Dinner for 15
If America runs on Dunkin, then I run on lists. I have them for everything: groceries, packing, my “day job”, even lunch time runs to Sephora. I approached my first dinner with Common Good City Farm, A Taste of History, with the same fervor. Lists of flowers, lists of spices, lists of props for the table decor. I knew that I wanted my first dinner to be a success, and for that to happen I needed to be organized. More importantly, I wanted to set the tone for how I wanted my company, Kutlery, to work with clients and execute events. First, I did my Googles (research) and submitted a workshop proposal to Common Good City Farm. I decided that I wanted the theme to be mutually beneficial for the both of us and aligned with my company’s ethics.
A Taste of History would highlight the legend behind one of Washington D.C.’s oldest neighborhoods, Le Droit Park. What was once an all-white community, slowly integrated into an enclave that was home to notable residents like Paul Laurence Dunbar and Mary Church Tyrell. Knowing that Common Good City Farm is committed to equitable access to healthy food and invested in the surrounding the community, I felt this was a perfect match. The next step was submitting the proposal and preparing a chef tasting for the Outreach Program Manager-then the real fun woul begin.
I had a crash course in client management (tons of emails), project management, and even logging and expensing receipts. I took this seriously. I ordered eco-friendly palm leaf bowls and cutlery. I made two trips to Potomac Floral Wholesaler just so that I could begin to learn how to pick, design and arrange my own flowers. There were the nights I had to test recipes after work and practice my lines in the mirror. What would be my elevator pitch for how I got started with cooking? How can I show someone how to chop and prep a ratatouille in 7 minutes?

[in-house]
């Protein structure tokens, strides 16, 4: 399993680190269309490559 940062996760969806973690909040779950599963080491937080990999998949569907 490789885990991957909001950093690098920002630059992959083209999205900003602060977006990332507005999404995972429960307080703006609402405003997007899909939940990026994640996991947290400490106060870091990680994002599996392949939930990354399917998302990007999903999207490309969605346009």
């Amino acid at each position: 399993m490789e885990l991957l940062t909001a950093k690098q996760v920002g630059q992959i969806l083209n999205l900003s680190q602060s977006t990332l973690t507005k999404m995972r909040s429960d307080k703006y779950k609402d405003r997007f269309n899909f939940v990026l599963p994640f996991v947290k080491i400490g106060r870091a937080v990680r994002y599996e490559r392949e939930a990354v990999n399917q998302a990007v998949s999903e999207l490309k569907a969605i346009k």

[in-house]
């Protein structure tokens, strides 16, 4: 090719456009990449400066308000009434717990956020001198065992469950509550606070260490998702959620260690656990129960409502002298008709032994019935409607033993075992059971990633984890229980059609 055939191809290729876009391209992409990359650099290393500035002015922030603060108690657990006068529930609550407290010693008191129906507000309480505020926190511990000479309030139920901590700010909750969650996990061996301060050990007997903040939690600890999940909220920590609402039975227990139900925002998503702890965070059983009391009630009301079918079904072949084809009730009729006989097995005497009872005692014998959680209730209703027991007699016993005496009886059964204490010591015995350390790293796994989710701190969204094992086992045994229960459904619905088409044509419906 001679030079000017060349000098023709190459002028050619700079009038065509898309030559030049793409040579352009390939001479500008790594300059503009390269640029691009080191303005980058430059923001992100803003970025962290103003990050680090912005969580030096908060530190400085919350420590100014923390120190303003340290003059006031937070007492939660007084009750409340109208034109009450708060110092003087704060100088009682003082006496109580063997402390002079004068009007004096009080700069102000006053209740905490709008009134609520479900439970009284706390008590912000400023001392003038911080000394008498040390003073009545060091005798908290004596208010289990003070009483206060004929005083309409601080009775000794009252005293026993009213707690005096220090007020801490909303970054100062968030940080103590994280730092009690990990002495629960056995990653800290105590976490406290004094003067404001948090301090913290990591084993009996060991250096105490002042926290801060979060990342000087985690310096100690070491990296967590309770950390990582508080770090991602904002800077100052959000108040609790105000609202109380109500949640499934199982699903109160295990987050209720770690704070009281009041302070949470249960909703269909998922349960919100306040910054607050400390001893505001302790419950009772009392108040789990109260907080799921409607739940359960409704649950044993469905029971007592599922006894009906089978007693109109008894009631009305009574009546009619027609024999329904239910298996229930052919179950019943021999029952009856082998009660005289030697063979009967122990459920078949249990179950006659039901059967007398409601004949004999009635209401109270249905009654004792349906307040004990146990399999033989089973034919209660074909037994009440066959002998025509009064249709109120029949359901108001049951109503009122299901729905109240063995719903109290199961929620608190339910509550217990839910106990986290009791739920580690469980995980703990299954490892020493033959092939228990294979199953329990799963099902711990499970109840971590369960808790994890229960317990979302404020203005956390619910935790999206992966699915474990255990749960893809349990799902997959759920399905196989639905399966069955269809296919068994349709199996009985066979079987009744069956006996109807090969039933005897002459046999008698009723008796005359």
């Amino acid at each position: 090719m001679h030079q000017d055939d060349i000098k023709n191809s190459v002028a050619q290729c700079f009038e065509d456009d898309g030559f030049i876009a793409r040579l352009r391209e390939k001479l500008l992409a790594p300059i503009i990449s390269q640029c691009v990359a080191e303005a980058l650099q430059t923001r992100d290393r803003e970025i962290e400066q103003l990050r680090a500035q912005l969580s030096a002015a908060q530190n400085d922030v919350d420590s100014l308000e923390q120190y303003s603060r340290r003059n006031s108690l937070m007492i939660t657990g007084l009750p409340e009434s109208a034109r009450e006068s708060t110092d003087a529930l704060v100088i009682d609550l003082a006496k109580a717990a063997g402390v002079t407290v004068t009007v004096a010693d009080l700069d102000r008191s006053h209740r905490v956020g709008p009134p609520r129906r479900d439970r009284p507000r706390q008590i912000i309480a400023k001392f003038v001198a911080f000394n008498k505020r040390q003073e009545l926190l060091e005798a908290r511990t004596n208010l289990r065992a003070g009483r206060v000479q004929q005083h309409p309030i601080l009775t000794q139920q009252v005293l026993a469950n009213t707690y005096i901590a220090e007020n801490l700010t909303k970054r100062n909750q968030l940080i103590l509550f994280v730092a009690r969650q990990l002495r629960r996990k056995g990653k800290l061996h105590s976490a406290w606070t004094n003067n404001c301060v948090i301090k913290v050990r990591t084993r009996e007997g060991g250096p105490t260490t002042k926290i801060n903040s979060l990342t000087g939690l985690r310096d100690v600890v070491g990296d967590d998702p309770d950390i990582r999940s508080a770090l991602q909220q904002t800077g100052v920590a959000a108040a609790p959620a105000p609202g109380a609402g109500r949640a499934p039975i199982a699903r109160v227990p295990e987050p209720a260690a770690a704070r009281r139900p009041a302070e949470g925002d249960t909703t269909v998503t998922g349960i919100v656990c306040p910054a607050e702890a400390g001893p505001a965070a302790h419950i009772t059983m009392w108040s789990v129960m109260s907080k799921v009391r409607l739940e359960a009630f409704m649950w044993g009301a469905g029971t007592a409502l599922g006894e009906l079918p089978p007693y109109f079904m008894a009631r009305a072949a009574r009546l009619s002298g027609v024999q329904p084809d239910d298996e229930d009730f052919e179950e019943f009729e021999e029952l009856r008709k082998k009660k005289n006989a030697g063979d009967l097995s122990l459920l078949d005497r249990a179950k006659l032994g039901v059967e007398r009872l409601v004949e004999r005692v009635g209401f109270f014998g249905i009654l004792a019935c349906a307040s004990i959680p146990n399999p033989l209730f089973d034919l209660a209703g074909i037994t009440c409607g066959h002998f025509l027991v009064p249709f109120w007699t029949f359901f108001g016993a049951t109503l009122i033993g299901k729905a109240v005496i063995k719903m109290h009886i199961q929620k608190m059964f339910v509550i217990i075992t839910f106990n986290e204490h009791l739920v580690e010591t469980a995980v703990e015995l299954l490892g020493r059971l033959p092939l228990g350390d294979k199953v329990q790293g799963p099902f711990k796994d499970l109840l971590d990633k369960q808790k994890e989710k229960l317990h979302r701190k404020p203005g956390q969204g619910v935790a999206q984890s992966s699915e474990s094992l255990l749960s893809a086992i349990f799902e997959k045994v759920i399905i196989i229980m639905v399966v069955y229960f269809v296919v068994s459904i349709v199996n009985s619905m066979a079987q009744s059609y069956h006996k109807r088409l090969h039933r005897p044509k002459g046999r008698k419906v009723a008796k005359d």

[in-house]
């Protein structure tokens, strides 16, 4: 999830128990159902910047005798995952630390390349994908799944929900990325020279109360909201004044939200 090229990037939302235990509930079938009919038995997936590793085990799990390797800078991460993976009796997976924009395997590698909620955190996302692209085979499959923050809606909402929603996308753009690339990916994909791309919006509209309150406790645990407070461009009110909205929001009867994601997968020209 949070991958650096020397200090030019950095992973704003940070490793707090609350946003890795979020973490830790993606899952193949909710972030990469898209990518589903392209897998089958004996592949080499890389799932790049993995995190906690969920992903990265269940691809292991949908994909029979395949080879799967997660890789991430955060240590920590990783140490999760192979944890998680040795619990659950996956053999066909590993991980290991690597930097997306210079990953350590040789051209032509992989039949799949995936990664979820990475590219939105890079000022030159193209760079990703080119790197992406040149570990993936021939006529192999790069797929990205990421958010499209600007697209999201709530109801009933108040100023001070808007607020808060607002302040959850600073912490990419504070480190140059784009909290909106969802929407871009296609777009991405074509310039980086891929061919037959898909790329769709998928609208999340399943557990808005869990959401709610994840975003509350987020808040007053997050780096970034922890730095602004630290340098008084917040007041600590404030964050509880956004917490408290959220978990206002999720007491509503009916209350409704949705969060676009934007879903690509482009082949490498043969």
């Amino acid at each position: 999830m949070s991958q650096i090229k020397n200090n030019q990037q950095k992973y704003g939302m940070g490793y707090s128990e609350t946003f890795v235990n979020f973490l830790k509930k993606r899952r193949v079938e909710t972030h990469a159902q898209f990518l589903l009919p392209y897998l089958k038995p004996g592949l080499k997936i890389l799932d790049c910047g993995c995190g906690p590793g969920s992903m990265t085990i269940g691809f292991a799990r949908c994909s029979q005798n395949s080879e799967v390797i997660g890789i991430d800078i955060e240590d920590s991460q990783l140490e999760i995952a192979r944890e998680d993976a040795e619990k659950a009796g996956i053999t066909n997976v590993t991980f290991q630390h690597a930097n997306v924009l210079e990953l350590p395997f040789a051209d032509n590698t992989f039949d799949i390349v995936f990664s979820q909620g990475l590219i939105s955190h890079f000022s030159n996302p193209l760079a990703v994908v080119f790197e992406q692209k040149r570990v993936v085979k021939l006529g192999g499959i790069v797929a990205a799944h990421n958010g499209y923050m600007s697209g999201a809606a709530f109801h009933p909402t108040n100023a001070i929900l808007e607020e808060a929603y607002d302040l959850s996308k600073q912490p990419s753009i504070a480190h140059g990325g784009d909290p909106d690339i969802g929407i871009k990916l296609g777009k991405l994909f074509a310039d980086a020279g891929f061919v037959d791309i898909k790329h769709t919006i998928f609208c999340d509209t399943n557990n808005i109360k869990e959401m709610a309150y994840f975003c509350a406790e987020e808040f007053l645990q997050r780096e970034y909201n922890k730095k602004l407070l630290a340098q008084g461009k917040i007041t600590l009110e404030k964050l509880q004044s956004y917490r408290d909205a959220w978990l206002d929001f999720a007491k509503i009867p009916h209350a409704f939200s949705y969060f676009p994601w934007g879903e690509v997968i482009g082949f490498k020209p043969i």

While exhausting, I loved every second of it. If I had not lead and managed almost every aspect of a dinner, I would have no idea what it entailed like checking deliveries of fresh herbs from California or picking up fresh vegetables the night before the dinner from the farm. I experienced a few blips early in the year that included me cancelling what would be my first food workshop. I was devastated and worried that my time wouldn’t come. When I was tired or stressed about money, that it was kept me going-knowing that I had been given a unique opportunity to live out my dream.